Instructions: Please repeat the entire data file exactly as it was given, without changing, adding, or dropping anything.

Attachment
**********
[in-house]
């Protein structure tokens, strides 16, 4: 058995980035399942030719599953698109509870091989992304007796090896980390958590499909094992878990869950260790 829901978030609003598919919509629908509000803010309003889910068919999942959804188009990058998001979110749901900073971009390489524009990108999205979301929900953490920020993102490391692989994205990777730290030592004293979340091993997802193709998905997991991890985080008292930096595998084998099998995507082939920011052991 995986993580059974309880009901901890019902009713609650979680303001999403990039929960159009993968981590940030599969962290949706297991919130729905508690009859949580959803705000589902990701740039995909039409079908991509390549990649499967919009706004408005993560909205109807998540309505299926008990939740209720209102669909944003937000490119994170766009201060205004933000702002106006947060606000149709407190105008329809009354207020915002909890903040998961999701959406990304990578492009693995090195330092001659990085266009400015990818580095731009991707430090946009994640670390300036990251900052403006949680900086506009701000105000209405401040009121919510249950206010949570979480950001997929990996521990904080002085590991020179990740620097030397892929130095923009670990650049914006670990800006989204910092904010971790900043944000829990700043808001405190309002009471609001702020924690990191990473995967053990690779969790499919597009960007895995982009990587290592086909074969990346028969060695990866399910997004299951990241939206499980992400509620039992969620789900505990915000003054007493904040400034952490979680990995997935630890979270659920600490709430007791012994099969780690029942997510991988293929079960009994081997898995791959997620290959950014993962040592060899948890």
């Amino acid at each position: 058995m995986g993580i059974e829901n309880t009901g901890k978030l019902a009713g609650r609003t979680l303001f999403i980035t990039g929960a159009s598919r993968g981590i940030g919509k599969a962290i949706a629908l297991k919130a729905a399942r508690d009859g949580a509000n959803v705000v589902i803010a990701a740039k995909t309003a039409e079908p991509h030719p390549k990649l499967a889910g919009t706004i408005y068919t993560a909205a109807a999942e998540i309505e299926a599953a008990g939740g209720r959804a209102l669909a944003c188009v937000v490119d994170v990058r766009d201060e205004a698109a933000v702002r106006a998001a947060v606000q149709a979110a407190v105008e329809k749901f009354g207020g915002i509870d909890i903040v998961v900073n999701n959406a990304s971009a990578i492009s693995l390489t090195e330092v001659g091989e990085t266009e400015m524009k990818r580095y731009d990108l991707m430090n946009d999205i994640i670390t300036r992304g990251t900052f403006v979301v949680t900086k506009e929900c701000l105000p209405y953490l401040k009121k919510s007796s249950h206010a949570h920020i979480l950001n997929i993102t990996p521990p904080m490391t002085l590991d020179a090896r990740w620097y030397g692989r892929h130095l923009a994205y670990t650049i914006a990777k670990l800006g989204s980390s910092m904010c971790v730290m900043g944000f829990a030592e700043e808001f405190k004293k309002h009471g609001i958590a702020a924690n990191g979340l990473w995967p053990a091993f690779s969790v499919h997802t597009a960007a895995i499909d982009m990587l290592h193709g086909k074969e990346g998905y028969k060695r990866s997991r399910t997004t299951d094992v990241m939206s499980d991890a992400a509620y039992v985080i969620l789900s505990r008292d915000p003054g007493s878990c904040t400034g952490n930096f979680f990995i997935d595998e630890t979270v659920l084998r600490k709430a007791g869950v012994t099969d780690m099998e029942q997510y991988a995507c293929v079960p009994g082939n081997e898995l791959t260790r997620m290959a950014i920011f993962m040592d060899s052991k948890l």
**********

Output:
[in-house]
């Protein structure tokens, strides 16, 4: 058995980035399942030719599953698109509870091989992304007796090896980390958590499909094992878990869950260790 829901978030609003598919919509629908509000803010309003889910068919999942959804188009990058998001979110749901900073971009390489524009990108999205979301929900953490920020993102490391692989994205990777730290030592004293979340091993997802193709998905997991991890985080008292930096595998084998099998995507082939920011052991 995986993580059974309880009901901890019902009713609650979680303001999403990039929960159009993968981590940030599969962290949706297991919130729905508690009859949580959803705000589902990701740039995909039409079908991509390549990649499967919009706004408005993560909205109807998540309505299926008990939740209720209102669909944003937000490119994170766009201060205004933000702002106006947060606000149709407190105008329809009354207020915002909890903040998961999701959406990304990578492009693995090195330092001659990085266009400015990818580095731009991707430090946009994640670390300036990251900052403006949680900086506009701000105000209405401040009121919510249950206010949570979480950001997929990996521990904080002085590991020179990740620097030397892929130095923009670990650049914006670990800006989204910092904010971790900043944000829990700043808001405190309002009471609001702020924690990191990473995967053990690779969790499919597009960007895995982009990587290592086909074969990346028969060695990866399910997004299951990241939206499980992400509620039992969620789900505990915000003054007493904040400034952490979680990995997935630890979270659920600490709430007791012994099969780690029942997510991988293929079960009994081997898995791959997620290959950014993962040592060899948890």
């Amino acid at each position: 058995m995986g993580i059974e829901n309880t009901g901890k978030l019902a009713g609650r609003t979680l303001f999403i980035t990039g929960a159009s598919r993968g981590i940030g919509k599969a962290i949706a629908l297991k919130a729905a399942r508690d009859g949580a509000n959803v705000v589902i803010a990701a740039k995909t309003a039409e079908p991509h030719p390549k990649l499967a889910g919009t706004i408005y068919t993560a909205a109807a999942e998540i309505e299926a599953a008990g939740g209720r959804a209102l669909a944003c188009v937000v490119d994170v990058r766009d201060e205004a698109a933000v702002r106006a998001a947060v606000q149709a979110a407190v105008e329809k749901f009354g207020g915002i509870d909890i903040v998961v900073n999701n959406a990304s971009a990578i492009s693995l390489t090195e330092v001659g091989e990085t266009e400015m524009k990818r580095y731009d990108l991707m430090n946009d999205i994640i670390t300036r992304g990251t900052f403006v979301v949680t900086k506009e929900c701000l105000p209405y953490l401040k009121k919510s007796s249950h206010a949570h920020i979480l950001n997929i993102t990996p521990p904080m490391t002085l590991d020179a090896r990740w620097y030397g692989r892929h130095l923009a994205y670990t650049i914006a990777k670990l800006g989204s980390s910092m904010c971790v730290m900043g944000f829990a030592e700043e808001f405190k004293k309002h009471g609001i958590a702020a924690n990191g979340l990473w995967p053990a091993f690779s969790v499919h997802t597009a960007a895995i499909d982009m990587l290592h193709g086909k074969e990346g998905y028969k060695r990866s997991r399910t997004t299951d094992v990241m939206s499980d991890a992400a509620y039992v985080i969620l789900s505990r008292d915000p003054g007493s878990c904040t400034g952490n930096f979680f990995i997935d595998e630890t979270v659920l084998r600490k709430a007791g869950v012994t099969d780690m099998e029942q997510y991988a995507c293929v079960p009994g082939n081997e898995l791959t260790r997620m290959a950014i920011f993962m040592d060899s052991k948890l």